Whether you are moving, finding a new job, going to a new school or just adopted an 8 year old Italian Mastiff who has never lived in a house – transition stinks!
About a month ago we adopted Shaina, a 120 pound beautiful Italian Mastiff rescue. Well, maybe I should clarify the word “we” – my husband called from work to say there was an “adopt a rescue” event and he couldn’t resist this sweet lovable dog named Shaina.
I had about 2 minutes to think about it and then hopped in the car to pick her up. When I met up with my husband to do the “exchange” from his car to mine, I was shocked to see a small horse step out of his car…he failed to mention her mammoth size over the phone and the picture only captured her head…now I know why.
She came right over, tail wagging and with one big shake of her massive head, I was slimed with Mastiff drool…the first of many, many times being slimed.
Shaina immediately took solace with our kids and English bulldog Sophie. The first week was pretty easy – she went outside to do her business, tail always wagging and loved being spoiled with hugs. Everything was new and exciting.
However, the second week proved to be a bit more challenging. We noticed that when we went out, we came back home to things being chewed – and I am not talking about the dog toys.
In fact, I don’t think Shaina has ever seen a dog toy because she didn’t know how to use one – not even a tennis ball. Once we received the paperwork from the rescue, I noticed that she was surrendered on the day the breeders decided to put her down because she was done having “puppies.” The vet saved her but in order to turn her over to the rescue, she had to be neutered, which happened the day after she was surrendered.
The following day she was released to the foster home for a few days of recovery and then she participated in the-adopt a rescue event, where my husband fell in love with her. Who says “love at first site doesn’t exist?” Or maybe it was “love IS blind?” – yup it was definitely…”love IS blind…”
As the days went on, we noticed that she was getting more nervous and having trouble going outside and eating everything in sight when we weren’t home. Everything was not so new and exciting anymore…full on transition reality was happening…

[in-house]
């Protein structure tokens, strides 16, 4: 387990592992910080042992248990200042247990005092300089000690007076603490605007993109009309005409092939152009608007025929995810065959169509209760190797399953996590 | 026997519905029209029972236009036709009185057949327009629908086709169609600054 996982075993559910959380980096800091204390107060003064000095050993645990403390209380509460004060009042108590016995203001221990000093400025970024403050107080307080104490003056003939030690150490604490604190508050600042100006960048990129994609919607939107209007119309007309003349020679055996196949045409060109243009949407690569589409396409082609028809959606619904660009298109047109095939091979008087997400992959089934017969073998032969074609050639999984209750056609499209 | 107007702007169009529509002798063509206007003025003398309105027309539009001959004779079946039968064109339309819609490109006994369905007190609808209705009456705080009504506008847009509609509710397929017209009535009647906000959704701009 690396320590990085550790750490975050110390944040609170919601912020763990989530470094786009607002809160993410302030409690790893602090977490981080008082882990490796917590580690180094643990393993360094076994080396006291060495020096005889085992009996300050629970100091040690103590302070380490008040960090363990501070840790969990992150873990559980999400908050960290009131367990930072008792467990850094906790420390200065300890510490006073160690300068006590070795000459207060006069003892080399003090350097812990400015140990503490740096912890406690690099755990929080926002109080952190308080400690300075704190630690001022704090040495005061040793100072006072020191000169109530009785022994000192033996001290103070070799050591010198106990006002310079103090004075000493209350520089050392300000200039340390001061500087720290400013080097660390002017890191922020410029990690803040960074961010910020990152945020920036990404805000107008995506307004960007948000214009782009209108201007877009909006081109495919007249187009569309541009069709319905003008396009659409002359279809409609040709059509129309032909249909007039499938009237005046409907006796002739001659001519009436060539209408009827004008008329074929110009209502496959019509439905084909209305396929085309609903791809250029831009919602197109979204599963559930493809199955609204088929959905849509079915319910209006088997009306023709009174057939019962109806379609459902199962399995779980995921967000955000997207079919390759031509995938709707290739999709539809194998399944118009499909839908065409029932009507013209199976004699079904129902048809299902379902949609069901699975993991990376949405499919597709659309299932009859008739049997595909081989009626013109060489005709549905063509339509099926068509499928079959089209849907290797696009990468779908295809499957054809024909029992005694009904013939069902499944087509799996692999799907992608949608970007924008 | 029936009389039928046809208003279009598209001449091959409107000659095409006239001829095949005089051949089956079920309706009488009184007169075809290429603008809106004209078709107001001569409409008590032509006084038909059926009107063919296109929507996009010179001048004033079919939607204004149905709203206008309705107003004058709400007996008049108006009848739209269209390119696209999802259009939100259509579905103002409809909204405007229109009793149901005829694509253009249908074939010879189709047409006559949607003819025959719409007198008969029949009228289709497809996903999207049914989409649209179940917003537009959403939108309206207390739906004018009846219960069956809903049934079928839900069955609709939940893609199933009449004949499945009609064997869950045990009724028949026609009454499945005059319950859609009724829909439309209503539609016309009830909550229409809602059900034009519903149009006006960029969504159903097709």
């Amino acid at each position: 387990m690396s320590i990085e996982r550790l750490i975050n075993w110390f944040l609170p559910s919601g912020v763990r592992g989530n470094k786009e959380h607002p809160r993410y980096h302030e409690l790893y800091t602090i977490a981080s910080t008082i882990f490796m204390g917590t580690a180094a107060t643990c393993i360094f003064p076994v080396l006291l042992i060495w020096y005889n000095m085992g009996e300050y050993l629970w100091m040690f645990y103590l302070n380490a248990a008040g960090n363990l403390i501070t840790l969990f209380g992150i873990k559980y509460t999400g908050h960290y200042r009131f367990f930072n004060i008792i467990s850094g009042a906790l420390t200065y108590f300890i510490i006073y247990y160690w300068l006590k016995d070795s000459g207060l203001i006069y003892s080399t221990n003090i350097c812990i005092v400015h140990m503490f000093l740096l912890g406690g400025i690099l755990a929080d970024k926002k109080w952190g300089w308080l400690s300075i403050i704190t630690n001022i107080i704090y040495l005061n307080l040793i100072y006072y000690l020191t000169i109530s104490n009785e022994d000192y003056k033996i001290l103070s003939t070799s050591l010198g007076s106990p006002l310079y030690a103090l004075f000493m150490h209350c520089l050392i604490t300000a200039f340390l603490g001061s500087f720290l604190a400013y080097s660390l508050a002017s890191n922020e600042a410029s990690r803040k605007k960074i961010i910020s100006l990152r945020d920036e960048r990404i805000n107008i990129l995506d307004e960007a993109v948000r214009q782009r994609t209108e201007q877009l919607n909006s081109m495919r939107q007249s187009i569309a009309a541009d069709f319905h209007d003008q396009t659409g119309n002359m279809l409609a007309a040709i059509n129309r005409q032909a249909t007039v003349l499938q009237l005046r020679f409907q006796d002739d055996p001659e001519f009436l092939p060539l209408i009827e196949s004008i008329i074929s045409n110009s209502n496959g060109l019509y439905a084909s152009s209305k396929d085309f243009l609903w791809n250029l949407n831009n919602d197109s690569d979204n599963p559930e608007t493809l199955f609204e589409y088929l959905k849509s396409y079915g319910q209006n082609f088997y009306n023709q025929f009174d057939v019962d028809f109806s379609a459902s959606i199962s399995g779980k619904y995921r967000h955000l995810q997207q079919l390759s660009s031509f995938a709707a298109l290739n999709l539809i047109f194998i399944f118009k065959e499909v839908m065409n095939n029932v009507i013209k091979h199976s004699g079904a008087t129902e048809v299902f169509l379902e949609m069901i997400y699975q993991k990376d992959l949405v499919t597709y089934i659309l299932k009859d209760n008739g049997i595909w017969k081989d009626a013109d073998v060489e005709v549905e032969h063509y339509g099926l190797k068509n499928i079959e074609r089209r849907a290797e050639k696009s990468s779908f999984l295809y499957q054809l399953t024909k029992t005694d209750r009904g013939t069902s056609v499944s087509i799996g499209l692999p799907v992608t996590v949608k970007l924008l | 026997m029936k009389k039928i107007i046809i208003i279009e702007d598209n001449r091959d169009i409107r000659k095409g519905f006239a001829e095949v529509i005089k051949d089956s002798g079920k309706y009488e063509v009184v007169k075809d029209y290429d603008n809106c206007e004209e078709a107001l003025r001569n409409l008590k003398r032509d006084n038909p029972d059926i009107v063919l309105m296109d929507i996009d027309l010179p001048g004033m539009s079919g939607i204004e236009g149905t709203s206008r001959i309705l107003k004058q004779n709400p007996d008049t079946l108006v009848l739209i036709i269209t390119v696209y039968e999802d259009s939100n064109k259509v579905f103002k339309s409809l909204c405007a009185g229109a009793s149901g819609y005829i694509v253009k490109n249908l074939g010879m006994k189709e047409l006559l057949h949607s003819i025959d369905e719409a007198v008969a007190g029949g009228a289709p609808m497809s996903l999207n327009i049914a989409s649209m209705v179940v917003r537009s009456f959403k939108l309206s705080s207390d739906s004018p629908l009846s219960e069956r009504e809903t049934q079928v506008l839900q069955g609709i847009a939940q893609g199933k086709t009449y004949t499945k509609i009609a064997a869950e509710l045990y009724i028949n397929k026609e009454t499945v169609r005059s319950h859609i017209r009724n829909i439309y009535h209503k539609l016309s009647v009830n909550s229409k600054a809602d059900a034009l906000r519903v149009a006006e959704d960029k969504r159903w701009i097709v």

Therefore, we broke out the old crate we used with our bulldog to see if this would bring her some comfort when we were out. I have no idea how she did it, but by the time we got home, she found her way out…and found her way into the pots, pans, garbage, pens, pencils – you name it – she chewed it. She also enjoyed the leather couch as a light snack and then left me some nice presents around the house to pick up when she was done. This continued for a few weeks.
The final straw was the day I came home and there was a large pool of Sam’s Club syrup in the middle of the wood floor in the family room. Her paws slid through the syrup and then her colossal size syrup laden paw prints trampled through the house leading me to the living room where there was a huge pile of steaming….well, let’s just say – transition stinks!
Do you know how hard it is to clean gallons of syrup off of a wood floor? Neither do I – in fact I wanted to cry and leave it there for my husband to walk through, slip and land on his bottom. Just kidding – sort of.
After scrubbing and scrubbing, I drove to PetSmart to buy the largest, most industrial, Kong size, guaranteed proof crate I could find. I couldn’t even load it on the cart by myself it was so big – my 9 year old and three of his friends could have a party in it.
I brought that sucker home and guess who decides to set up camp in her new “condo” – our bulldog. She picked up all of her toys and happily brought them over to her new “digs”, stretched out and enjoyed the view. The horse, as I affectionately refer to her, was hiding behind the couch that she decided to move to the wrong side of the room when I was at Pet Smart.
The next day was my son’s 9th birthday party and as we headed out the door my husband locked Shaina in her new “condo” as Sophie sat on her typical spot on the couch and looked over.
When we arrived home four hours later, we walked into complete destruction and the cage was still shut? How was this possible? How did the “great Houdini” escape?
Obviously exhausted and patience worn out, my husband was debating what to do with the dog. I was debating what to do with my husband.
She was the perfect dog when we were with her, but went into complete panic mode when we were gone. Unfamiliar with her surroundings, she knew nothing else but to chew her way through her anxiety.
That Monday I had to go out of the house for an appointment and I decided to take a huge risk. I put our bulldog
Sophie and Shaina together in the “condo”. Having no idea if the 120 pound dog would eat Sophie for lunch, I prayed I made the right decision.
I came home a few hours later to find both of them still snoozing happily on each other, just like they do on the couch when we are home.
That was it – she needed a friend. She needed someone who could help calm her nerves, someone who knows the lay of the land and able to show her the way.
It reminded me so much of the transition process for everyone – not just dogs. When you are new – it just stinks. You are thrown into unfamiliar territory and just expected to fit in and move on quickly. It’s just not that easy. It takes time.
So while she is still learning and finding her way…I am trying to remind myself to give some extra TLC…to the dog…not my husband! He’s still IN the dog house.
The definition of transition is: the process or a period of changing from one state or condition to another.
So whether it’s a new job, new school or new 4 legged monster – transition is hard.
However, just remember…with some time and a friend by your side, transition won’t last forever.
Hang in there my friend.
Hugs – Jen, Shaina and Sophie